Half of a Yellow Sun by Chimamanda Ngozi Adichie

1102116So I read this book and now I shall discuss it in this post. So get ready, y’all. Oh my goodness, I’m in a mood. But this should be fun, I promise. Anyway, I read this for multiple reasons: It’s our chosen book for April (my IRL book club), it was a booktube book club choice in March, and Adichie is such a queen of all writers that it was a thing that just had to be done.

Half of a Yellow Sun follows five different protagonists from different walks of life as they navigate the civil unrest/war that occurred in Nigeria during the 1960s and the turmoil following Colonialism. The pov switches back and forth between these five narrators and between the early 60s/late 60s. So basically, character driven African historical fiction.

And there’s a whole lot to love about this book. Seriously, it won many awards and well-deserved accolades. Adichie’s writing speaks for itself. Despite its 500+ pages, I flew through the story with a fervid pace. I cared about each character and needed to know what happened to them. I loved Adichie’s decision to jump between the now and then. To show us the effect of moments that hadn’t yet been divulged to us, the readers. And then to rewind and spill the beans in reverse. So good. And spectacularly effective.

What was a bit of a miss for me was bogging down the story with so many historical facts and figures and events. Sometimes I felt like the characters had a hard time rising above being mere historical vehicles. Instead of being living, breathing people they had a tendency every now and again to feel like dusty relics from a museum tour. That sounds so, so harsh. And it’s not meant to be, really. Some might even really enjoy this aspect. But I’d have preferred a little more subtlety to my story telling. Just a personal preference.

But overall, I loved the book. I still think Americanah is her stronger novel (although I think I’m in the minority there), but Half of a Yellow Sun is not to be missed. Honestly, Adichie can’t write fast enough to satisfy my cravings for the way she tells such a complete and enthralling tale.

Can’t wait to see what my Litwit ladies have to say when we meet later in the month to discuss. I’m nervous because I’m such a delicate Adichie fangirl and can hardly stand to hear a negative thing said, even if it’s coming out of my own mouth!

Happy Monday y’all!!

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Americanah by Chimamanda Ngozi Adichie

IMG_20130906_021328Americanah is a hugely ambitious novel thematically. There’s a love story between a man and a women, another between people and their countries, racial issues, socio-economic issues, Americanism, Africanism (I’m making up the ‘isms’), Britishism, ideas of home, culture, hair, academia, liberalism, conservatism, and the list could grow much longer. That’s a lot to cram into 500 pages or less. Maybe too much.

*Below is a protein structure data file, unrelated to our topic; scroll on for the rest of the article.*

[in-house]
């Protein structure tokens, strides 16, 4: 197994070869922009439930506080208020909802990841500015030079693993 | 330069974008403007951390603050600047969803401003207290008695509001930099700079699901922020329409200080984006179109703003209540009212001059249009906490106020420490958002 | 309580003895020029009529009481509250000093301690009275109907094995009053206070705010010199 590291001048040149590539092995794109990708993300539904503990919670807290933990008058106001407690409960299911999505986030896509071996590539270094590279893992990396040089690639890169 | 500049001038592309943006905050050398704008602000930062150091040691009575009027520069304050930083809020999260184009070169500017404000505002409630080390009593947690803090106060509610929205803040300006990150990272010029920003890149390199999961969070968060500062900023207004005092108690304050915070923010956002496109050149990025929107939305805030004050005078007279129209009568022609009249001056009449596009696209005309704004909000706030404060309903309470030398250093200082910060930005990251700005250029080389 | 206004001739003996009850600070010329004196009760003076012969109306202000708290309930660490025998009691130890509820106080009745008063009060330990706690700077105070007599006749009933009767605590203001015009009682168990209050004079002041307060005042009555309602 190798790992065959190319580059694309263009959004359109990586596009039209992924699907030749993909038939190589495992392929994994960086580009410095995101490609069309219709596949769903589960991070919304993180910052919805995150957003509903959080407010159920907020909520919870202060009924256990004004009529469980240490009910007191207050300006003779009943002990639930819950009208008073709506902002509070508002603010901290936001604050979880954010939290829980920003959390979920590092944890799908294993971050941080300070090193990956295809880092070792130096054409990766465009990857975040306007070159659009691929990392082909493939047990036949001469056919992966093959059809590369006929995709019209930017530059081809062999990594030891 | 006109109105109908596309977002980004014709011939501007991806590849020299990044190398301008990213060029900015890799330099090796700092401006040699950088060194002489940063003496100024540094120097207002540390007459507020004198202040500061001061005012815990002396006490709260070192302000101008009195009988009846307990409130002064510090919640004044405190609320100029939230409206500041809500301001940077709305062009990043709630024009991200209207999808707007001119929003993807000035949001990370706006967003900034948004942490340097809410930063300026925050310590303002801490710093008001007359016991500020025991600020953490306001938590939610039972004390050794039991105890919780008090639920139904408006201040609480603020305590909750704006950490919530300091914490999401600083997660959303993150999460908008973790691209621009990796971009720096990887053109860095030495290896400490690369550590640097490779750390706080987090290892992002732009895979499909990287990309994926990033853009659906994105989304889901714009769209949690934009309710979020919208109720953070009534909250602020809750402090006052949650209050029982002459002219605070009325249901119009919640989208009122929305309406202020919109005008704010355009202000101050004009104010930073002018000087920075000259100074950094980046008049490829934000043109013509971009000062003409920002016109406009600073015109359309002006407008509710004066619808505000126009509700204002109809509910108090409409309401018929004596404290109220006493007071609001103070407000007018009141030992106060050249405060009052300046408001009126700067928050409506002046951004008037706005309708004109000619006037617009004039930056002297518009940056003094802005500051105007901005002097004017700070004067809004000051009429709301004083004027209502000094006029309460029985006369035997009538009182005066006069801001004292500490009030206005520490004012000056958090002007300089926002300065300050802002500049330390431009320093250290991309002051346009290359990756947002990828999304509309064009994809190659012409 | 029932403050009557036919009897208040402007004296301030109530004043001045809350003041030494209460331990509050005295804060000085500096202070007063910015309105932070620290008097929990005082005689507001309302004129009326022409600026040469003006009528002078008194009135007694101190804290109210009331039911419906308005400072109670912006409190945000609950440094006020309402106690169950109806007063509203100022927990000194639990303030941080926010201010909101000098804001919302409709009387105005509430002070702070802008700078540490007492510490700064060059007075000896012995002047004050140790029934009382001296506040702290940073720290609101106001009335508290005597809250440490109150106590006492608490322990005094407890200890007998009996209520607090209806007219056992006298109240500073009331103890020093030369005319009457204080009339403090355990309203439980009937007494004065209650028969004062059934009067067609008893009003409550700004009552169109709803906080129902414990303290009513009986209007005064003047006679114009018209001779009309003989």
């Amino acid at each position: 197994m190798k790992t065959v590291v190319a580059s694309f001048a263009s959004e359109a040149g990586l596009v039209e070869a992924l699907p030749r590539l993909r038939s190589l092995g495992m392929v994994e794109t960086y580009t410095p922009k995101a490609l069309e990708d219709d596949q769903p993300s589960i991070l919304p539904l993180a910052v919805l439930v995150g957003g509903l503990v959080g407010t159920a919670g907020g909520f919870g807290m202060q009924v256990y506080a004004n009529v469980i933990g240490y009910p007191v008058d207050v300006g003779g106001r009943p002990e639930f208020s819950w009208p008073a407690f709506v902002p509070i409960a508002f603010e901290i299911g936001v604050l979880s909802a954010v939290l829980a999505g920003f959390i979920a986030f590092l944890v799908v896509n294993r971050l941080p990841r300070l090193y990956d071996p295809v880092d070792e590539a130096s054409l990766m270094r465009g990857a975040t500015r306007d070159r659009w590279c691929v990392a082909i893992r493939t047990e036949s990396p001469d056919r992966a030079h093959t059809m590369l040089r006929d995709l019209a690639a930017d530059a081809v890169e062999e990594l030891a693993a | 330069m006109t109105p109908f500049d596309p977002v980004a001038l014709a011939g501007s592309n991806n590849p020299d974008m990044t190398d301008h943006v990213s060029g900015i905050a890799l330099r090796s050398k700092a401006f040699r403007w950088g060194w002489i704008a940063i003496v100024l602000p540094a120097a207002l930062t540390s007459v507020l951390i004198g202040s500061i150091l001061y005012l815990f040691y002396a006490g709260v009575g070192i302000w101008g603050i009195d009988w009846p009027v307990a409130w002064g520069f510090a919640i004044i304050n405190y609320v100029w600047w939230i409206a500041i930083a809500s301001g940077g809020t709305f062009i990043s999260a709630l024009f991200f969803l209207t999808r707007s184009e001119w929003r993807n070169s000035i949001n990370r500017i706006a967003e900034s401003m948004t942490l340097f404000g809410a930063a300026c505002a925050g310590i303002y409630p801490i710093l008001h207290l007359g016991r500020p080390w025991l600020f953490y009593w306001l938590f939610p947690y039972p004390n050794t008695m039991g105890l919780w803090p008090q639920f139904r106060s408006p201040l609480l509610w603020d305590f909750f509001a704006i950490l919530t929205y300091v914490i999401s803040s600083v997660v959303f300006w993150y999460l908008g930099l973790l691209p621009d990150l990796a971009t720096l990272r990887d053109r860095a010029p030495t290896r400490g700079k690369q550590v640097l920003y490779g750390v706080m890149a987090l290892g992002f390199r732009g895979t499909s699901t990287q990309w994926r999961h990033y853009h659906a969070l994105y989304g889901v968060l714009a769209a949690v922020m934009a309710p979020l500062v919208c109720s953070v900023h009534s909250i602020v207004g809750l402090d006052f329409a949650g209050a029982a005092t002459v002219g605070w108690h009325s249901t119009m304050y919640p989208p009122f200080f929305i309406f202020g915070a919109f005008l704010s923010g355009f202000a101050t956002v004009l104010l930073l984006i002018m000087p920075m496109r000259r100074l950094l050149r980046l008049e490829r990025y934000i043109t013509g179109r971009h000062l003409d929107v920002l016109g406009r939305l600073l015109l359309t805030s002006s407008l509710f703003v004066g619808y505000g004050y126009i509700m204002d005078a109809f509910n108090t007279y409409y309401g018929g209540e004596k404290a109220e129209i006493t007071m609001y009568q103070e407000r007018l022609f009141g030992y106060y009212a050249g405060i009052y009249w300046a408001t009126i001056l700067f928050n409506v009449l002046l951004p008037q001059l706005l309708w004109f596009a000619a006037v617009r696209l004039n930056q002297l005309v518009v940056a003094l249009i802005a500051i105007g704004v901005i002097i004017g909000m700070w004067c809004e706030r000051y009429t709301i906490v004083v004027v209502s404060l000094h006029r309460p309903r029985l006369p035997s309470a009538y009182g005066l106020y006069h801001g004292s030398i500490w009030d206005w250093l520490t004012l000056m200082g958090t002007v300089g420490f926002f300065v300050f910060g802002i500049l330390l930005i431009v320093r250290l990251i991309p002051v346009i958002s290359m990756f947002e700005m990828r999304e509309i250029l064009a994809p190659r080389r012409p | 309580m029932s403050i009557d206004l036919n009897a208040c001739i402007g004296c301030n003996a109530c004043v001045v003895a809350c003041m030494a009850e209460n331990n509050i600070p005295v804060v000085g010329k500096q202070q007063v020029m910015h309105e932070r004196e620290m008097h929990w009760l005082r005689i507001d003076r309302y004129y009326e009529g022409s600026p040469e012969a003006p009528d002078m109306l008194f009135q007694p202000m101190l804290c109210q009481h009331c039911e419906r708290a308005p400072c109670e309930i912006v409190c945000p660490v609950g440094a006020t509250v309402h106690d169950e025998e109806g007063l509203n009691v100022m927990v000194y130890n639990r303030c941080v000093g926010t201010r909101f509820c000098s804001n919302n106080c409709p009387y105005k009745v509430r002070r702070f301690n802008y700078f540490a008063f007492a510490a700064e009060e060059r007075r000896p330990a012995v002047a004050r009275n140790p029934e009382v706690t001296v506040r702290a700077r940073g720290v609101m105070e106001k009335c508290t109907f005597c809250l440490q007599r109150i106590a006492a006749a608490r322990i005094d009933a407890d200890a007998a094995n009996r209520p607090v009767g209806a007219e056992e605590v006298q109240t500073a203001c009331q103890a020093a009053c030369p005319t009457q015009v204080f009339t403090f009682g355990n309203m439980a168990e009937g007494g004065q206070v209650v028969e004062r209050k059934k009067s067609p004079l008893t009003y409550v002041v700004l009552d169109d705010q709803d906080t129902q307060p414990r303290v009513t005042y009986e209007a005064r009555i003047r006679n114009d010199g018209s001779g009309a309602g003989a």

Chimamanda Ngozi Adichie is without a doubt one of our most talented contemporary writers. I can say that without having read any of her other novels. She has a vision and a grand mission to her writing that is often grounded in humorous anecdotes and the minutiae of everyday life. In Americanah, she’s created such an engrossing character in Ifemelu who leaves her native Nigeria and her love, Obinze, to attend college in America. Ifemelu ends up spending the next 15 years of her life living, loving, and writing amid the first world hustle and bustle. She becomes a cultural writer with a hugely successful blog discussing her views of race and racism from the perspective of a non-American black. Then she decides to head home to Nigeria and face the man she abandoned all those years ago who is now rich, married, and a father.

Adichie’s writing was rich and engaging once I had warmed up to Ifemelu as a character. The narrative does skip between her perspective and Obinze’s, but more often than not we are with the blunt and sharp tongue of Ifemelu as she navigates her new life in the States. Ifemelu is not an easy character to read, many won’t like her, but the way she sees things is so revealing and undeniable. Despite her rough edges, she’s a literary character I want more of and regretted leaving. I loved her blog posts as she tackled the topic of racism in America. She didn’t allow me to shy away from tough questions about the country’s prejudices and my own.

But like I said earlier, Americanah does try to do a bit too much and suffers from not necessarily knowing what type of story it actually wants to be. I can’t help but think if only a couple of the themes addressed above were handled instead of all, this could have been a nearly perfect novel. I’d even go so far as to say that the last 50 or so pages of romance between Obinze and Ifemelu were utterly unnecessary.

All that aside, Adichie has won over a new fan and I can’t wait to read the rest of her work. Americanah is an important book, a big book, and although not perfect, damn near close enough.

RATING: starstarstarstarrating_star_half-1cx8y5d